Distractions are dangerous and can result in significant injury or even death. Unfortunately, most people think they can deal with distractions and will put themselves in dangerous situations without realizing it. It can be hard for a new driver to find a balance between staying alert and being distracted.
The best way to overcome this is to remove distractions. Most states have rules that stipulate who can be in the car with a new driver, and it is typically restricted to only family members. But even if your state does not restrict passengers, you should only allow people who will respect your need for quiet.
Additionally, leave cell phones out of reach or use a hands-free device when phone calls cannot be avoided, and refrain from playing with the radio. Friends, phone calls, and music are not worth losing your life over.
6. Parallel Parking
Parallel parking is everyone’s worst nightmare. Even people who have been doing it for years still hate doing it, and learning how to parallel park can be stressful. However, even if you live in an area where you can avoid parallel parking, it is a good skill to know.
A good way to overcome this is to take a couple of street cones to an empty/open parking lot and practice between the cones. This way, you are not damaging your car or anyone else’s car if you do hit the cones, which may relieve some of the tension of learning.
7. Winter Driving
Driving in the winter is much different from driving on clear roads, and it can sometimes feel like you must learn how to drive all over again. For example, you would normally apply the brakes while going down a hill, but you would not want to do this on snowy roads. It can be difficult to learn to drive in the winter and a lot of inexperienced drivers simply avoid it whenever possible.
A good way to overcome this is to take a defensive driving course or take classes from a quality driving school that will teach you how to drive in different situations. Additionally, it is a good idea to watch how other drivers handle trickier situations, such as driving in heavy rain or on snowy roads.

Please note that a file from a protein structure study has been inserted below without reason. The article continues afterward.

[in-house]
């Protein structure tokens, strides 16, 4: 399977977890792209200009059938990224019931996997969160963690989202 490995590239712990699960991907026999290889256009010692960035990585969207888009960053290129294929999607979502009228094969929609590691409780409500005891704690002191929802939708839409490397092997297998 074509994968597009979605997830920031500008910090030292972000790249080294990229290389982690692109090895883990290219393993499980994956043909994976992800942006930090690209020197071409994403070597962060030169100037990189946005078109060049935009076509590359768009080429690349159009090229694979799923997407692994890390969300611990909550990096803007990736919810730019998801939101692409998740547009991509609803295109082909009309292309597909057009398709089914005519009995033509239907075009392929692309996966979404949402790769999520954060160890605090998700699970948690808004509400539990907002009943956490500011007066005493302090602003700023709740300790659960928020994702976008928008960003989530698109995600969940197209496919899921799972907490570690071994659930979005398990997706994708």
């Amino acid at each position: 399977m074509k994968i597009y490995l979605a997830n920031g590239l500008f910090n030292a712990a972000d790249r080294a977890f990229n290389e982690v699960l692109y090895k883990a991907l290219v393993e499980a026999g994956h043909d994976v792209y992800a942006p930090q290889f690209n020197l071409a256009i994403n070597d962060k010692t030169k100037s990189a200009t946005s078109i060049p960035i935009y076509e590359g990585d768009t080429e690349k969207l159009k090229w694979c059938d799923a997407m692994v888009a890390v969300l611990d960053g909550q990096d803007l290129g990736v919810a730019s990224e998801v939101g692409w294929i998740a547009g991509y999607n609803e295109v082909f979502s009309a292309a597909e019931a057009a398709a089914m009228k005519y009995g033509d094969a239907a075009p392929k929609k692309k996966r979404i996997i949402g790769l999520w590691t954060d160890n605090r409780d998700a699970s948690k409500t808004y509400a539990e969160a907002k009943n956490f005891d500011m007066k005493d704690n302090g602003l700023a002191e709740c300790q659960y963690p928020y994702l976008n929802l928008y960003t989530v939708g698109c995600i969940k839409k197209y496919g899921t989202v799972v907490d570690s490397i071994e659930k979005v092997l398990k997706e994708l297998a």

Tips For New Drivers
Learning how to drive can be both stressful and exciting. Over time, you will grow in maturity and experience, and things will become more second nature. However, until then, there are a few things that all new drivers should know.
- Hold the wheel with both hands. Sure, it might not feel “cool,” but it will help you respond to dangerous situations more effectively.
- Give yourself amply time to slow down and stop. Tailgating or turning at the last minute are both dangerous and you should start slowing down well before you intend to stop or turn.
- Maintain a safe speed and follow posted speed limits. Tickets stink, but that is not the only reason to follow the speed limit. Speed limits are posted because that is the maximum speed at which the road has been deemed safe to travel. If a road has a low-speed limit, it is probably going through a residential area or has sharp corners.
- Watch the signs. It is not just stop signs you need to watch for. Areas where animals are known to cross, or residential areas where children play will be marked. Additionally, sharp corners and dangerous frost heaves will typically be marked as well. You should make a conscious attempt to look at all road signs and markings.
- Always plan ahead. This is especially important when driving in areas with which you are unfamiliar. Knowing where you are going will help you know which lane you need to be in and prevent last-minute mistakes.
- Use your signals and mirrors. Most new drivers get sick of hearing this, but it might be the most important thing to know. If you are not effectively communicating with the drivers around you, you and increasing your chance of getting into an accident.
- Check your vehicle. Inspecting your vehicle is a good habit when you are first learning to drive. Make sure all your lights are working and the tires are inflated properly.
- Avoid peer pressure. Many avoidable accidents happen in response to peer pressure. Pressure to drive faster, to drink and drive, to have too many people in your car, or to “have fun” while driving. You are operating a dangerous machine that could hurt not only you but the other drivers on the road. It is important to drive safely, even if that means saying no to your friends.